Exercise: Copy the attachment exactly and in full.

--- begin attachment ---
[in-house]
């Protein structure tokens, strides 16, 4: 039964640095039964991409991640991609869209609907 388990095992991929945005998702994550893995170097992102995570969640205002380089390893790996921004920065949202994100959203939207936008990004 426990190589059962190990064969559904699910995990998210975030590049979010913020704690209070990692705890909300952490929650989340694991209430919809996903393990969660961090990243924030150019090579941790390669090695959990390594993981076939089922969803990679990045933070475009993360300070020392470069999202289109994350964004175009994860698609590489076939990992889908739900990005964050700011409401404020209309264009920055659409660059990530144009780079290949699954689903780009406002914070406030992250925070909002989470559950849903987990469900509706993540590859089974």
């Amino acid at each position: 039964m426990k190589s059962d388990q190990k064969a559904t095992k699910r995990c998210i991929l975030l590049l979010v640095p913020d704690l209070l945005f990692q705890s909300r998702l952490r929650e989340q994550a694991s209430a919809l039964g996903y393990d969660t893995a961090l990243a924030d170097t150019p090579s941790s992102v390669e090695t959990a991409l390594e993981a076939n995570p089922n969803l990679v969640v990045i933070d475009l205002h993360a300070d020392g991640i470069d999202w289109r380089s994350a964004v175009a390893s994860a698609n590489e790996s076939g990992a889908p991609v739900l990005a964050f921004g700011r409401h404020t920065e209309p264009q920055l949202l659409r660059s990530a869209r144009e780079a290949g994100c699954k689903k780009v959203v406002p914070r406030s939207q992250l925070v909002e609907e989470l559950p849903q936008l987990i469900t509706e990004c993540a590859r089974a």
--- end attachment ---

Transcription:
[in-house]
């Protein structure tokens, strides 16, 4: 039964640095039964991409991640991609869209609907 388990095992991929945005998702994550893995170097992102995570969640205002380089390893790996921004920065949202994100959203939207936008990004 426990190589059962190990064969559904699910995990998210975030590049979010913020704690209070990692705890909300952490929650989340694991209430919809996903393990969660961090990243924030150019090579941790390669090695959990390594993981076939089922969803990679990045933070475009993360300070020392470069999202289109994350964004175009994860698609590489076939990992889908739900990005964050700011409401404020209309264009920055659409660059990530144009780079290949699954689903780009406002914070406030992250925070909002989470559950849903987990469900509706993540590859089974």
């Amino acid at each position: 039964m426990k190589s059962d388990q190990k064969a559904t095992k699910r995990c998210i991929l975030l590049l979010v640095p913020d704690l209070l945005f990692q705890s909300r998702l952490r929650e989340q994550a694991s209430a919809l039964g996903y393990d969660t893995a961090l990243a924030d170097t150019p090579s941790s992102v390669e090695t959990a991409l390594e993981a076939n995570p089922n969803l990679v969640v990045i933070d475009l205002h993360a300070d020392g991640i470069d999202w289109r380089s994350a964004v175009a390893s994860a698609n590489e790996s076939g990992a889908p991609v739900l990005a964050f921004g700011r409401h404020t920065e209309p264009q920055l949202l659409r660059s990530a869209r144009e780079a290949g994100c699954k689903k780009v959203v406002p914070r406030s939207q992250l925070v909002e609907e989470l559950p849903q936008l987990i469900t509706e990004c993540a590859r089974a």